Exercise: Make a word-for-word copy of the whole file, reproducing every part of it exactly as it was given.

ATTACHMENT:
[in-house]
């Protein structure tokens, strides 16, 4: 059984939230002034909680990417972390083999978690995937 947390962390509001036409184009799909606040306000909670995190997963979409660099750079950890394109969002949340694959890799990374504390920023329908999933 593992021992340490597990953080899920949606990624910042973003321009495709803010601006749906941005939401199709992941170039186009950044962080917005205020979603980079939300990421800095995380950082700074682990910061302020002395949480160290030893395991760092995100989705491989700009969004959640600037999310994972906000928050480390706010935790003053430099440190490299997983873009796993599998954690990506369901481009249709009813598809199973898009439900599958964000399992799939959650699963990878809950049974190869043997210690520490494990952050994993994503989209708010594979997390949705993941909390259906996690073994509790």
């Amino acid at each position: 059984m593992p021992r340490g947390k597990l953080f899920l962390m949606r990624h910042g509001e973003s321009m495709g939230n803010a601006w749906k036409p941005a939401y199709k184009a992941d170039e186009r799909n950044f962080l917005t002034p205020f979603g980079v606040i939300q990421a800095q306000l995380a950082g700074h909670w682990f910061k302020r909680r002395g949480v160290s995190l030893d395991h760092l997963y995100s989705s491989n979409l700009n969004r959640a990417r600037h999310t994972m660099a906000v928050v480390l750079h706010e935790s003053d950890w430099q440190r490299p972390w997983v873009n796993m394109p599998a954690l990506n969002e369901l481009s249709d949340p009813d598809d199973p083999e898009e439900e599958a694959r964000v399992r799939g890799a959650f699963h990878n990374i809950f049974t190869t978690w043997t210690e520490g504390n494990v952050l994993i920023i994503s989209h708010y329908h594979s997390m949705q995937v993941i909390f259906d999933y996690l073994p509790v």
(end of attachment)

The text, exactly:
[in-house]
């Protein structure tokens, strides 16, 4: 059984939230002034909680990417972390083999978690995937 947390962390509001036409184009799909606040306000909670995190997963979409660099750079950890394109969002949340694959890799990374504390920023329908999933 593992021992340490597990953080899920949606990624910042973003321009495709803010601006749906941005939401199709992941170039186009950044962080917005205020979603980079939300990421800095995380950082700074682990910061302020002395949480160290030893395991760092995100989705491989700009969004959640600037999310994972906000928050480390706010935790003053430099440190490299997983873009796993599998954690990506369901481009249709009813598809199973898009439900599958964000399992799939959650699963990878809950049974190869043997210690520490494990952050994993994503989209708010594979997390949705993941909390259906996690073994509790």
């Amino acid at each position: 059984m593992p021992r340490g947390k597990l953080f899920l962390m949606r990624h910042g509001e973003s321009m495709g939230n803010a601006w749906k036409p941005a939401y199709k184009a992941d170039e186009r799909n950044f962080l917005t002034p205020f979603g980079v606040i939300q990421a800095q306000l995380a950082g700074h909670w682990f910061k302020r909680r002395g949480v160290s995190l030893d395991h760092l997963y995100s989705s491989n979409l700009n969004r959640a990417r600037h999310t994972m660099a906000v928050v480390l750079h706010e935790s003053d950890w430099q440190r490299p972390w997983v873009n796993m394109p599998a954690l990506n969002e369901l481009s249709d949340p009813d598809d199973p083999e898009e439900e599958a694959r964000v399992r799939g890799a959650f699963h990878n990374i809950f049974t190869t978690w043997t210690e520490g504390n494990v952050l994993i920023i994503s989209h708010y329908h594979s997390m949705q995937v993941i909390f259906d999933y996690l073994p509790v």